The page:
Iris discovers that the suffragette with her mother that fateful day has been missing for years, disappearing just after the protest. Desperate to know the truth behind the fatal jump, Iris’s investigation leads her to Crookham Hall, an ancestral home where secrets and lies lead to murder…
Death at Crookham Hall by Michelle Salter is a murder mystery set just after World War I, just after women won the right to vote (some women anyway) and were just beginning to step into a world outside of marriage and babies.
I enjoyed this Regency mystery featuring a locked room murder, ghosts, and touch of gothic romance. My review of Death of Romance by Katharine Schellman.
Genre: Historical crime
Series: Lily Adler Mystery #3
Publication Date :9th of August 2022
Source: NetGalley and Crooked Lane Publishers
Lily Adler is looking forward to spending some time with her Aunt Eliza with her friends Lady and Lord Carroway ( Ofelia and Ned) but instead, she is embroiled in a strange murder that appears to be committed by a ghost at the nearby Belleford manor. Can Lily solve the murder with her friends while dealing with her feelings for Mr Spencer?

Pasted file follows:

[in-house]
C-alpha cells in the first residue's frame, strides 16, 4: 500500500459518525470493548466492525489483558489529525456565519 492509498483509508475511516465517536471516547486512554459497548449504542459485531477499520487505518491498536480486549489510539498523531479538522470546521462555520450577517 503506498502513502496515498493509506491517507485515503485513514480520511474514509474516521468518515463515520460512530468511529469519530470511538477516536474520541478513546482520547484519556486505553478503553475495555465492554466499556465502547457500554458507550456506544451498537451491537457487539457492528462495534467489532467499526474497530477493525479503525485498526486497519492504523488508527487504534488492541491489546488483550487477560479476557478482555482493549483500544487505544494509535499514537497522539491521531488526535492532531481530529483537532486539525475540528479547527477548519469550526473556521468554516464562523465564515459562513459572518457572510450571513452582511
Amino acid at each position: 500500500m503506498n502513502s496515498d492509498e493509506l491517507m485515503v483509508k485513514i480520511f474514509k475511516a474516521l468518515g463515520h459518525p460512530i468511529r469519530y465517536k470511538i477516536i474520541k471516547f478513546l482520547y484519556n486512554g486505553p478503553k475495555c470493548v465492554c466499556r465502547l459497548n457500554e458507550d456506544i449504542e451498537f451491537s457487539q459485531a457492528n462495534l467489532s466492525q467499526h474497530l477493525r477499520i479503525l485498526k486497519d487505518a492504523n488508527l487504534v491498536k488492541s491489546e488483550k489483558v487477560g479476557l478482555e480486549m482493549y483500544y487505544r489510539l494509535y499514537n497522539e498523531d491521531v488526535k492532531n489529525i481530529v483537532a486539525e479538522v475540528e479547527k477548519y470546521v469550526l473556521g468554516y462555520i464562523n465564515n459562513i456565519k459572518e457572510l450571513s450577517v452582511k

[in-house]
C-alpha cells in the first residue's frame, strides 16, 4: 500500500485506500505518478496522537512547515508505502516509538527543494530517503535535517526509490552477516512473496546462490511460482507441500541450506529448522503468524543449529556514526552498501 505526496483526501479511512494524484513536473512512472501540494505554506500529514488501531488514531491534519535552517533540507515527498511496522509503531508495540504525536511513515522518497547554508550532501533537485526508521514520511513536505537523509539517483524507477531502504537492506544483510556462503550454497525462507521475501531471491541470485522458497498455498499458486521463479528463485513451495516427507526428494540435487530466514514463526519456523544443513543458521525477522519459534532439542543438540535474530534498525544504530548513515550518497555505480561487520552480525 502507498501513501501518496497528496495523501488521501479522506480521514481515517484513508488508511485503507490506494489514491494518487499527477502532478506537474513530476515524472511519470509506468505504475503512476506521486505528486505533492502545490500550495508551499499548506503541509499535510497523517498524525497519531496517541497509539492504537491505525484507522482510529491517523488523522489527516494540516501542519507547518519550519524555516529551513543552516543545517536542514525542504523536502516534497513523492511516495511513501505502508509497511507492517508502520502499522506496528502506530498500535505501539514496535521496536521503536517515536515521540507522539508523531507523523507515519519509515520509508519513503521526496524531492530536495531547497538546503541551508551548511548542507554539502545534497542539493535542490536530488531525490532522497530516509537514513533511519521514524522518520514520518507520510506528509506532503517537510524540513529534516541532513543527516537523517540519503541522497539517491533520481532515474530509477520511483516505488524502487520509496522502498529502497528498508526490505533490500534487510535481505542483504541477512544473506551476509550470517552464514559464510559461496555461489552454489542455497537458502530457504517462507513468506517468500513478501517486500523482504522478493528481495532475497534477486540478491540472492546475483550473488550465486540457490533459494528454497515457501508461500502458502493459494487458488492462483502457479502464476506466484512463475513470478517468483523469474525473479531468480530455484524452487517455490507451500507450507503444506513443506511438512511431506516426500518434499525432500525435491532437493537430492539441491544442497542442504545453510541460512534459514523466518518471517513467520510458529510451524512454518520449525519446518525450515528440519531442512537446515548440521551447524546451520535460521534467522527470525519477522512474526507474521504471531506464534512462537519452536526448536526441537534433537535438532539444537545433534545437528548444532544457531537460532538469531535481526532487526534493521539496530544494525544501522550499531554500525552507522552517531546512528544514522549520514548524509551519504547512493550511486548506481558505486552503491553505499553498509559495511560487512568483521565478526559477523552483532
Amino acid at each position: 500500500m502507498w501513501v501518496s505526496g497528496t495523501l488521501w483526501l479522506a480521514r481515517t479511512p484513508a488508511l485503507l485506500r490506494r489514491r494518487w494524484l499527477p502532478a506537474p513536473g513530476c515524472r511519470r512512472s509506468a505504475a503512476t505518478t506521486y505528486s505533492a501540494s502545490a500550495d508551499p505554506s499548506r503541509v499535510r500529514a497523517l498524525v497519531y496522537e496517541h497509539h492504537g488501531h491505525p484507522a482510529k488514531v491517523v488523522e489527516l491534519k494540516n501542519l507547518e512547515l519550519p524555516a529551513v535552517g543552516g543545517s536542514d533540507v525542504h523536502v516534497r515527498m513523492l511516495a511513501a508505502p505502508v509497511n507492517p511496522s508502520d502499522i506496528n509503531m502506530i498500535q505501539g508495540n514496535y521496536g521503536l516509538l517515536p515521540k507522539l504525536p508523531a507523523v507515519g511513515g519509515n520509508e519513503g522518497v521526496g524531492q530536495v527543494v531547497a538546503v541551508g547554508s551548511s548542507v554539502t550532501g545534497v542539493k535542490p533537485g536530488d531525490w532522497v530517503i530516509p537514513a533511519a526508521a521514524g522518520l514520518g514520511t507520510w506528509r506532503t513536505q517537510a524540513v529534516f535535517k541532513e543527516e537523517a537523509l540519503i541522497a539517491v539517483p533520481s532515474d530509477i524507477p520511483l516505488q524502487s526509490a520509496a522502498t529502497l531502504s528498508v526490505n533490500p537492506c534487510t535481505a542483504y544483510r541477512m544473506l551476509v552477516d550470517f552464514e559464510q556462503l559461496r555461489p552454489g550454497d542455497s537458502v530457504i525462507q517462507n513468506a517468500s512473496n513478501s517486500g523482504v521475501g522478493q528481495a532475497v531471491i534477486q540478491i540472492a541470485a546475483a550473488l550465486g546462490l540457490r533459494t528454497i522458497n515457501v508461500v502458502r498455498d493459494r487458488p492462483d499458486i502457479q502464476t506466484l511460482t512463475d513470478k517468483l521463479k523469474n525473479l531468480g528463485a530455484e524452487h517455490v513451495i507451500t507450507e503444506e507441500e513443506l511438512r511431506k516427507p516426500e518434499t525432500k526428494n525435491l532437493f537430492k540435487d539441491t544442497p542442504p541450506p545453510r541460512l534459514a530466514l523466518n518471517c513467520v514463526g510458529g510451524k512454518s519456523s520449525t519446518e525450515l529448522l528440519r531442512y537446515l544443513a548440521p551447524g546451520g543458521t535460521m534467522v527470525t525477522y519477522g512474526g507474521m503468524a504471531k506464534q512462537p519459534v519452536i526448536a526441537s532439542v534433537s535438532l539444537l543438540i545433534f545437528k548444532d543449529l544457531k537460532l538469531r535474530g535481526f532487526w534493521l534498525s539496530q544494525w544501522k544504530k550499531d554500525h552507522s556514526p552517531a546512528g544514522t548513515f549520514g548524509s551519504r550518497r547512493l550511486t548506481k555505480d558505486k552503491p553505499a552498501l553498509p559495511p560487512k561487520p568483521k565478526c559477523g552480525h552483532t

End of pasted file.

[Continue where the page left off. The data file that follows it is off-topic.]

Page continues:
I received a copy of this book for a free and unbiased opinion
This is the third book in the Lily Adler Mystery series, but I was able to get into the story and the characters without having read the previous two books. The book is told from a few points of view which makes the story a lot more compelling.
I loved the diverse range of characters in the book that naturally blended into the story and the expected prejudices are present but overall I loved how the characters in the book were able to accept Ofelia’s mixed-race descent. If anything, Ofelia’s difference from the other people in the village is her noble status.
I enjoyed this murder mystery featuring a mystery solving botanist in the swinging twenties. Here is my review of A Botanists Guide to Parties and Poisons by Kate Khavari
Genre: Historical fiction/ historical crime
Series: Saffron Everleigh Mysteries
Publication Date :June 2022
Source: Thank you NetGalley and Crooked Lane Books